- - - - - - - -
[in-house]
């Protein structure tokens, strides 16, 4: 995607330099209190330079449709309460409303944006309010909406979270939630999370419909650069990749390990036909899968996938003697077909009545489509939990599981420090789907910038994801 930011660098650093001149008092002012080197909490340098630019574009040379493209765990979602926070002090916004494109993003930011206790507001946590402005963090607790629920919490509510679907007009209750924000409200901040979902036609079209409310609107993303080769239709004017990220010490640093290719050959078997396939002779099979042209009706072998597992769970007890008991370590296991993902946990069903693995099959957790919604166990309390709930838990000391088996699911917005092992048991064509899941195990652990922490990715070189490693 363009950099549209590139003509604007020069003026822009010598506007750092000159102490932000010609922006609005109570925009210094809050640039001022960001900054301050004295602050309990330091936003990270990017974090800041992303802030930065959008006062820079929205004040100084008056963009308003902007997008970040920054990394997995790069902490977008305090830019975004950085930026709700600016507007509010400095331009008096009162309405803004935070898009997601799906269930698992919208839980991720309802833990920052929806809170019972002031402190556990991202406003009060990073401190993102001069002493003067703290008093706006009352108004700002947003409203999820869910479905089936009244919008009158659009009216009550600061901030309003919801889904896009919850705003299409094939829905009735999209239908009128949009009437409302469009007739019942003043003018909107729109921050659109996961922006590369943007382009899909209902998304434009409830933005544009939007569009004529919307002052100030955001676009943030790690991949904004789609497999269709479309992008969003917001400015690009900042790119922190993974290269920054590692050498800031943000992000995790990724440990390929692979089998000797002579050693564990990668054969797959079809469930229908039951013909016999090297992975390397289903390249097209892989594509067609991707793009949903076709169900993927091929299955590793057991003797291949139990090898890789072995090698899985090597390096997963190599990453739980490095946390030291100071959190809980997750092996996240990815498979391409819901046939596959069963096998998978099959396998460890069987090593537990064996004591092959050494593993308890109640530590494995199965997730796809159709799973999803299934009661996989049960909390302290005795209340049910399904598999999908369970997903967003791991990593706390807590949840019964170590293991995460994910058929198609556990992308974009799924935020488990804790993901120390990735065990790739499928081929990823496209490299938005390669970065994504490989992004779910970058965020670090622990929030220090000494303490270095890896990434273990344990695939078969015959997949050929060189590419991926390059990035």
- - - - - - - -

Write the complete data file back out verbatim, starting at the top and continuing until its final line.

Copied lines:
[in-house]
């Protein structure tokens, strides 16, 4: 995607330099209190330079449709309460409303944006309010909406979270939630999370419909650069990749390990036909899968996938003697077909009545489509939990599981420090789907910038994801 930011660098650093001149008092002012080197909490340098630019574009040379493209765990979602926070002090916004494109993003930011206790507001946590402005963090607790629920919490509510679907007009209750924000409200901040979902036609079209409310609107993303080769239709004017990220010490640093290719050959078997396939002779099979042209009706072998597992769970007890008991370590296991993902946990069903693995099959957790919604166990309390709930838990000391088996699911917005092992048991064509899941195990652990922490990715070189490693 363009950099549209590139003509604007020069003026822009010598506007750092000159102490932000010609922006609005109570925009210094809050640039001022960001900054301050004295602050309990330091936003990270990017974090800041992303802030930065959008006062820079929205004040100084008056963009308003902007997008970040920054990394997995790069902490977008305090830019975004950085930026709700600016507007509010400095331009008096009162309405803004935070898009997601799906269930698992919208839980991720309802833990920052929806809170019972002031402190556990991202406003009060990073401190993102001069002493003067703290008093706006009352108004700002947003409203999820869910479905089936009244919008009158659009009216009550600061901030309003919801889904896009919850705003299409094939829905009735999209239908009128949009009437409302469009007739019942003043003018909107729109921050659109996961922006590369943007382009899909209902998304434009409830933005544009939007569009004529919307002052100030955001676009943030790690991949904004789609497999269709479309992008969003917001400015690009900042790119922190993974290269920054590692050498800031943000992000995790990724440990390929692979089998000797002579050693564990990668054969797959079809469930229908039951013909016999090297992975390397289903390249097209892989594509067609991707793009949903076709169900993927091929299955590793057991003797291949139990090898890789072995090698899985090597390096997963190599990453739980490095946390030291100071959190809980997750092996996240990815498979391409819901046939596959069963096998998978099959396998460890069987090593537990064996004591092959050494593993308890109640530590494995199965997730796809159709799973999803299934009661996989049960909390302290005795209340049910399904598999999908369970997903967003791991990593706390807590949840019964170590293991995460994910058929198609556990992308974009799924935020488990804790993901120390990735065990790739499928081929990823496209490299938005390669970065994504490989992004779910970058965020670090622990929030220090000494303490270095890896990434273990344990695939078969015959997949050929060189590419991926390059990035």